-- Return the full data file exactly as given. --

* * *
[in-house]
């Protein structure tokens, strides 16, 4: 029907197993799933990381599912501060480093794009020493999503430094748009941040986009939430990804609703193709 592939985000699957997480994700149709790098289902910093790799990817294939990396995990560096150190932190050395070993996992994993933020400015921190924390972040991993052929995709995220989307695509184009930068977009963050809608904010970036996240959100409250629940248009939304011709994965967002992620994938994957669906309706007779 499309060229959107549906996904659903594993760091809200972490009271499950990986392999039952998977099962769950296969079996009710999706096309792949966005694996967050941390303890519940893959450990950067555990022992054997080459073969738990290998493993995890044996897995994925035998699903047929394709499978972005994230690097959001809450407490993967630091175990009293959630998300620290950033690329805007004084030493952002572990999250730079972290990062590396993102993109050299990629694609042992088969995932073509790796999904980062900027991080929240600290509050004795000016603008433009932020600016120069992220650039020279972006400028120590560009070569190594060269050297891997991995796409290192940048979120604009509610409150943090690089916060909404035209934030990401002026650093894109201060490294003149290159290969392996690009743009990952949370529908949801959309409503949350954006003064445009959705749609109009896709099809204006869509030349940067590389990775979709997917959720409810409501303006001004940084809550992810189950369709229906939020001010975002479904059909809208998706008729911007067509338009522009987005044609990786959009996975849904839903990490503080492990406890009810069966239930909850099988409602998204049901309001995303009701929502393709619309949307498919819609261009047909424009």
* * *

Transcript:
[in-house]
């Protein structure tokens, strides 16, 4: 029907197993799933990381599912501060480093794009020493999503430094748009941040986009939430990804609703193709 592939985000699957997480994700149709790098289902910093790799990817294939990396995990560096150190932190050395070993996992994993933020400015921190924390972040991993052929995709995220989307695509184009930068977009963050809608904010970036996240959100409250629940248009939304011709994965967002992620994938994957669906309706007779 499309060229959107549906996904659903594993760091809200972490009271499950990986392999039952998977099962769950296969079996009710999706096309792949966005694996967050941390303890519940893959450990950067555990022992054997080459073969738990290998493993995890044996897995994925035998699903047929394709499978972005994230690097959001809450407490993967630091175990009293959630998300620290950033690329805007004084030493952002572990999250730079972290990062590396993102993109050299990629694609042992088969995932073509790796999904980062900027991080929240600290509050004795000016603008433009932020600016120069992220650039020279972006400028120590560009070569190594060269050297891997991995796409290192940048979120604009509610409150943090690089916060909404035209934030990401002026650093894109201060490294003149290159290969392996690009743009990952949370529908949801959309409503949350954006003064445009959705749609109009896709099809204006869509030349940067590389990775979709997917959720409810409501303006001004940084809550992810189950369709229906939020001010975002479904059909809208998706008729911007067509338009522009987005044609990786959009996975849904839903990490503080492990406890009810069966239930909850099988409602998204049901309001995303009701929502393709619309949307498919819609261009047909424009």